This is what I know to be true about patients. They don’t care if you’ve been a nurse for a week, a year, 10 years or 100. They don’t care if you have a diploma, associates, bachelors, masters or even a doctoral degree – they EXPECT their nurses to be competent.
There is NO WAY you can maintain competence just by graduating from nursing school.
Have you noticed that we are no longer in the industrial age? We are now in the information and technology age and it’s hard to keep up! We are bombarded with new technology, new information, and new expectations on a daily basis. When it seems like you’ve finally mastered that new IV pump, you find out your organization is changing pump companies! And now you have to attend inservices to learn how to work the new ones. You get bombarded with layer upon layer of new competencies, new assessment tools, and new things to document.
All of this technology requires time and may require money!
How do nurses keep up with their ethical responsibilities to our public by maintaining the competence required to meet their demands?
BY CLIMBING THE LADDER OF KNOWLEDGE
Read – Successful nurses (and humans) commit to reading every day – no matter what. Reading every day is the one thing I believe had the biggest positive impact on my life. Reading helped me to improve my relationships with others, grow my nursing career and eventually, start my own company. I will go without food before I go without reading. Reading is more nourishing!
Tip: If there is a book I want to read, I get it from the library first. The library is FREE!!
Learn with others – Great synergy exists when nurses from the same department learn together. Attend inservices, conferences and seminars together. Talk about what you’ve learned and what you can take back to your department. The key is that when more than one of you is learning, you have a greater chance to improve your practice and your environment.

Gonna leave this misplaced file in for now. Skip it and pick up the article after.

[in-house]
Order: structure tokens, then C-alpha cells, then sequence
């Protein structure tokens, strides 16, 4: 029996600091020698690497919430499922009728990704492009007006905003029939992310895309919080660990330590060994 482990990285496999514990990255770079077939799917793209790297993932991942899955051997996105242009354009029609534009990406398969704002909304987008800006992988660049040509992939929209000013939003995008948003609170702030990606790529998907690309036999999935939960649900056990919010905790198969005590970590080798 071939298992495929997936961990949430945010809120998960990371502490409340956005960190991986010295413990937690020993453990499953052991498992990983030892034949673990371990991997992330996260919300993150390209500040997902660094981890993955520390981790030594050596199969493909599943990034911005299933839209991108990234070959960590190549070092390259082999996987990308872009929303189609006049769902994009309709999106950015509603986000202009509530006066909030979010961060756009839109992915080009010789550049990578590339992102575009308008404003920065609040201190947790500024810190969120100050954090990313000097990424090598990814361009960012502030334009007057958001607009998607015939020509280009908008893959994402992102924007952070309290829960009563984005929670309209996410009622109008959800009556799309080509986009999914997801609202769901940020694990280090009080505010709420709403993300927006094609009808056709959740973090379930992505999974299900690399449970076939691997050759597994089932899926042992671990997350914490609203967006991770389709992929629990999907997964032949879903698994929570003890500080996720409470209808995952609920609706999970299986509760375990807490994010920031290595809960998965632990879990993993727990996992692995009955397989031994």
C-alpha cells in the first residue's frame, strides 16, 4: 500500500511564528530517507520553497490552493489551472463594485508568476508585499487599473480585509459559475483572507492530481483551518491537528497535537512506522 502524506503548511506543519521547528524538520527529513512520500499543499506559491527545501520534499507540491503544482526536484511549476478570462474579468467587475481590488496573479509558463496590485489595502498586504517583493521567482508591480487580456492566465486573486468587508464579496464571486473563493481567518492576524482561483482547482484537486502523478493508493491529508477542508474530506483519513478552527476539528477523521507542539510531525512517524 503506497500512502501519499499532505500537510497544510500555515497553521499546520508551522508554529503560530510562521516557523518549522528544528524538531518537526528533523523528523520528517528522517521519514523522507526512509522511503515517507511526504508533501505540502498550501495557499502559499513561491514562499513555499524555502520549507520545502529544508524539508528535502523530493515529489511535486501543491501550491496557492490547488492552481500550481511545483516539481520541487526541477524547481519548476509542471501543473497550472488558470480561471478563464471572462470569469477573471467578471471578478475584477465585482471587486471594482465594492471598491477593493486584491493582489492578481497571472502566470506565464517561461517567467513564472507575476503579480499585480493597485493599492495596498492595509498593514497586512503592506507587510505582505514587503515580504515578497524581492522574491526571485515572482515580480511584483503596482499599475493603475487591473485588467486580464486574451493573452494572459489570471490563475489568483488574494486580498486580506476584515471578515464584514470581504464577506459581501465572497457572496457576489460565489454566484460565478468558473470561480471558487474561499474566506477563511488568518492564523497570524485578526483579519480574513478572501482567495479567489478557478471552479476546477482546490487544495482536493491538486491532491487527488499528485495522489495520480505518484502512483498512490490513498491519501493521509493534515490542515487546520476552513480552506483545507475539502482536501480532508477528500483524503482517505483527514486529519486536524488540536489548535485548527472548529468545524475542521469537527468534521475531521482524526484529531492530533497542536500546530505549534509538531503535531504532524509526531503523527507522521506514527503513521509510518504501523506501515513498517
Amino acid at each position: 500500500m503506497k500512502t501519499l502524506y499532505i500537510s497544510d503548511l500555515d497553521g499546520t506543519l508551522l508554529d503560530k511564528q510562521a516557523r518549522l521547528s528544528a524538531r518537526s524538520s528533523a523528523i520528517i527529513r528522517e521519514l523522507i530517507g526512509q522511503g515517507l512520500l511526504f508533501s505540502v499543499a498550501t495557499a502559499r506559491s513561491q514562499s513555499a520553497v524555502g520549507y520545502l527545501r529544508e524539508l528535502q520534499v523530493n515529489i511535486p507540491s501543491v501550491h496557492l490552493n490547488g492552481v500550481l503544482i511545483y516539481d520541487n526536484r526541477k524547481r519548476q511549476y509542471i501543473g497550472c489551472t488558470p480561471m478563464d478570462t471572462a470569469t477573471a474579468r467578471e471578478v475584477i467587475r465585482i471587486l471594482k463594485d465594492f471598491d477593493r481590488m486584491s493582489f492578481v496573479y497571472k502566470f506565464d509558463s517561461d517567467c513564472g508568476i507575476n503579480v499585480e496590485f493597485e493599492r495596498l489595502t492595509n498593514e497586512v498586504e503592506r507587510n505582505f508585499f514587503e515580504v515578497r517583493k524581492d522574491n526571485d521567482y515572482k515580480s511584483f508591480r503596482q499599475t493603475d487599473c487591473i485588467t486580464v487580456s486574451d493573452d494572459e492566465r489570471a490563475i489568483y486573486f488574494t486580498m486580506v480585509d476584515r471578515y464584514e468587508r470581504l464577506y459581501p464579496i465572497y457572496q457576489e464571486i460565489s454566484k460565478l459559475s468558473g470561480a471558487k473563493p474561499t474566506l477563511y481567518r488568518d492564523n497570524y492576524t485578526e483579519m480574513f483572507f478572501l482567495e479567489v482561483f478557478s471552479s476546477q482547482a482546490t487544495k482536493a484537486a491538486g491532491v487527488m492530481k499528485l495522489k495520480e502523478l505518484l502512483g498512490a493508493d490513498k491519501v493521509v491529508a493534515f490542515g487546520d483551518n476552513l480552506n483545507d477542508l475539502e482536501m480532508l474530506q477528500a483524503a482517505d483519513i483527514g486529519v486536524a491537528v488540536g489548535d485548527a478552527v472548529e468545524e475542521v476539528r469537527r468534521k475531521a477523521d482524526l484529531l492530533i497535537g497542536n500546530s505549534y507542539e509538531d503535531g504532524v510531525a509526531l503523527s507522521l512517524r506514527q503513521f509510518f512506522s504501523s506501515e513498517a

Tip: The magic number is 3. Don’t ever go to an inservice or meeting alone – bring 2 “friends.”
Get involved – Getting involved means that you understand nursing isn’t a swipe in and swipe out type of career. Join professional nursing organizations, participate as an ACTIVE member on a committee or council, sit at the decision-making tables so that nursing has a voice.
Tip: Always include your involvement on your resume. Folks like me look for any evidence that you view nursing as a career and not a job!
Get certified: There is a big push for certification. Why? Because we know that when patients are cared for by nurses who are certified, they have better outcomes. Think about it. There is great preparation involved in getting ready to take a certification exam (I know because I teach them!!). And, you have to show evidence that you’ve maintained your competence to get re-certified.
Tip: If you suffer from test-taking anxiety, click here. I’ve written several blogs post about test taking (I am a master at multiple choice exams!!).
Advance your degree – Many nurses say they are too old to go back to school or that it will take soooo long to finish. When nurses are in school, often people ask, “When are you going to be done? When will you graduate?” That’s because everyone is looking at school as a destination – a finish line. Instead, look at it as a journey. When I was in school (I started with an associates degree, and then got my BSN, MSN and now have my DNP), I looked at each semester/class individually. I would ask myself, “What can I learn in THIS class, THIS semester that will help me to grow professionally and personally?” Before I knew it, I was done.
Tip: Remember to focus on the learning – not the destination! You don’t want to get to the end without enjoying the ride.
Keeping up in the information and technology age can feel overwhelming. But not if you think of it as a ladder and just climb one rung at a time. Remember, our public EXPECTS their nurses to be competent. And who is the public? WE ARE!
I hope these tips help. I’d love to read your comments about this topic!
Thanks so much. Take care and stay connected!
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